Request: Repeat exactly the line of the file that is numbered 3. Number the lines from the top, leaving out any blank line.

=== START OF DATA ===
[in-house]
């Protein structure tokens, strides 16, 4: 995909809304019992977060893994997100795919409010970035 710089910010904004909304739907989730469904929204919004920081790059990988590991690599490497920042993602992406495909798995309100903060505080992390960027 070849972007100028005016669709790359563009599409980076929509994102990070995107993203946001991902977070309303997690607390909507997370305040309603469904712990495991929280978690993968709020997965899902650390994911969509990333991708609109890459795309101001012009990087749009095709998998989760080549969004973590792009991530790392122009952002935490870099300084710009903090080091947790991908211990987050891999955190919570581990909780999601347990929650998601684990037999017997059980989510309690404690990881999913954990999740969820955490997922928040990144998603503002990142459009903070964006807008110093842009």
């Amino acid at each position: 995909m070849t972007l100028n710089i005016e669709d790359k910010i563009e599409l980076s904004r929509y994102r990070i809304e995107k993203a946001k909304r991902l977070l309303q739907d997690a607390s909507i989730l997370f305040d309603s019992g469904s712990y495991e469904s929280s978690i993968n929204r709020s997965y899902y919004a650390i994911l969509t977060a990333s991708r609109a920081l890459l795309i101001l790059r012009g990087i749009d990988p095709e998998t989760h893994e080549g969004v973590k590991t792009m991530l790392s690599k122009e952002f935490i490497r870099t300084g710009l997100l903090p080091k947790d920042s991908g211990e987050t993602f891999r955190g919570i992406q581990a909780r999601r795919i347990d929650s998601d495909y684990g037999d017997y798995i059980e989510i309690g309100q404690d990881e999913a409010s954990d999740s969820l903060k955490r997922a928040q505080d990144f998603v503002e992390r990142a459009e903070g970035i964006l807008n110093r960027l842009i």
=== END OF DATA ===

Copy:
């Amino acid at each position: 995909m070849t972007l100028n710089i005016e669709d790359k910010i563009e599409l980076s904004r929509y994102r990070i809304e995107k993203a946001k909304r991902l977070l309303q739907d997690a607390s909507i989730l997370f305040d309603s019992g469904s712990y495991e469904s929280s978690i993968n929204r709020s997965y899902y919004a650390i994911l969509t977060a990333s991708r609109a920081l890459l795309i101001l790059r012009g990087i749009d990988p095709e998998t989760h893994e080549g969004v973590k590991t792009m991530l790392s690599k122009e952002f935490i490497r870099t300084g710009l997100l903090p080091k947790d920042s991908g211990e987050t993602f891999r955190g919570i992406q581990a909780r999601r795919i347990d929650s998601d495909y684990g037999d017997y798995i059980e989510i309690g309100q404690d990881e999913a409010s954990d999740s969820l903060k955490r997922a928040q505080d990144f998603v503002e992390r990142a459009e903070g970035i964006l807008n110093r960027l842009i």